IM STEM Network Meeting – January 29, 2018

IM STEM Network Meeting – January 29, 2018

Review of NSF INCLUDES and the IM STEM Project by Mimi Lufkin

Mimi Lufkin
NAPE CEO Emerita

Mimi Lufkin has over 40 years of experience as an educator advocating for access, equity and diversity in education and workforce development. She has been a high school teacher, teacher educator, founder and executive director of a microenterprise development program for low income rural women, director of a statewide gender equity professional development program and a community college director of development. From 1994 to 2018, Mimi served as the Chief Executive Officer of the National Alliance for Partnerships in Equity (NAPE) and continues to support NAPE in her retirement as CEO Emerita.


A PDF of the Intermountain STEM (IM STEM) Project powerpoint presentation for 1/29/18 can be viewed here >> https://drive.google.com/drive/folders/11hCpJGyZcmUNOnf23ubvD34gP0VZ7ZLB

NSF INCLUDES five elements of collaborative infrastructure – vision; partnerships; goals and metrics; leadership and communication; and potential for expansion, impact, and scale.

Vision – The IM STEM Launch Pilot’s vision is to create a cross-state alliance of formal education system partners that are committed to systems change that creates a culture of success for every student in STEM, ultimately leading to a more diverse STEM workforce.

Participating States – Colorado, Idaho, New Mexico, Nevada, Utah, and Wyoming.

Mission/Common Agenda – IM STEM’s mission is to broaden participation and close achievement gaps in 7-12 undergraduate STEM education, by scaling effective practices that close these gaps at the critical junctures that currently limit the participation of underrepresented students in STEM pathways.

Outcome Metrics –  High school STEM course completion and entrance into STEM majors as an undergraduate in a community college or 4-year.

Component I – Leadership and Infrastructure Development – The goal is to build a six-state collective impact initiative with committed stakeholder organizations from government, business, and education focused on the mission of closing equity gaps in STEM education by having a common agenda, shared measurement, mutually reinforcing activities, continuous communication, and backbone support.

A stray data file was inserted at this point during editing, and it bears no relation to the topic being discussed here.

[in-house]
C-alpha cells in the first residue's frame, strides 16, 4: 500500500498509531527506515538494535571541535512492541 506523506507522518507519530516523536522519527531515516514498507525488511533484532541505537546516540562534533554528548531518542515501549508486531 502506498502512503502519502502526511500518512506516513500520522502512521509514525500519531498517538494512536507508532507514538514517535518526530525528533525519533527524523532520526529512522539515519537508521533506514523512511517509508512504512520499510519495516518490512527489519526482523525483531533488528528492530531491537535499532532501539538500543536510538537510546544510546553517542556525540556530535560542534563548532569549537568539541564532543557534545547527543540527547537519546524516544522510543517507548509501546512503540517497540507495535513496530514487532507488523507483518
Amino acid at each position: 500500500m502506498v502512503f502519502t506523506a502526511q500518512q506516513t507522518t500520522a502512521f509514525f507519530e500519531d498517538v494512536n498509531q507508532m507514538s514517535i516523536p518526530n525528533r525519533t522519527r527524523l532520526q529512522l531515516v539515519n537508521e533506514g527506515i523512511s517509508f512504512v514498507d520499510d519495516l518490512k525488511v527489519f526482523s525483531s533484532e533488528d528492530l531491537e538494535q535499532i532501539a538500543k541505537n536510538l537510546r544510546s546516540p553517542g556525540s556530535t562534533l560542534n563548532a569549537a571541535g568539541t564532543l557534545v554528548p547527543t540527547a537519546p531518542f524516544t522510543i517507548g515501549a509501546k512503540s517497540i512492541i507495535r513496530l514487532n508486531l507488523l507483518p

Component II – Intervention Implementation – The goal is to PIlot NAPE’s professional development program with high school and/or community college faculty in at least one site in each state by having comprehensive educational equity programs and workshops.


Workgroup Overviews

The following describes the workgroups and tasks they will be engaged in for IMSTEM

Outreach/Growth – Identify and build on existing networks of key stakeholders that include government, educators, businesses, nonprofit, and community, to align common agendas, objectives, and activities.

Metrics, Data Collection, and Reporting – Strengthen improved data gathering to support root cause analysis and shared outcome measurement of critical juncture solutions.

Communication and Resource Sharing – Expand the capacity of managed communication to develop effective partnership strategies within and among state STEM education and workforce stakeholders.

Asset Map Building – Determine initial and potential long-term project boundaries and opportunities.

Effective Practice Scaling – Define and develop measured units of change documenting critical juncture transitions that are empirically supported, scalable, and sustainable.

Pilot Monitoring – Implement NAPE’s PD with a cohort of STEM educators in at least one secondary school district or community college in each of the six participating states.


How to Get Involved

Grow the Network, participate in a workgroup, participate in quarterly Network meetings, attend Equity Leadership Summit, and join the IM STEM group on Trellis (www.trellisience.com).


This material is based upon work supported by the National Science Foundation under Grant No. 1744472. Any opinions, findings, and conclusions or recommendations expressed in this material are those of the author(s) and do not necessarily reflect the views of the National Science Foundation.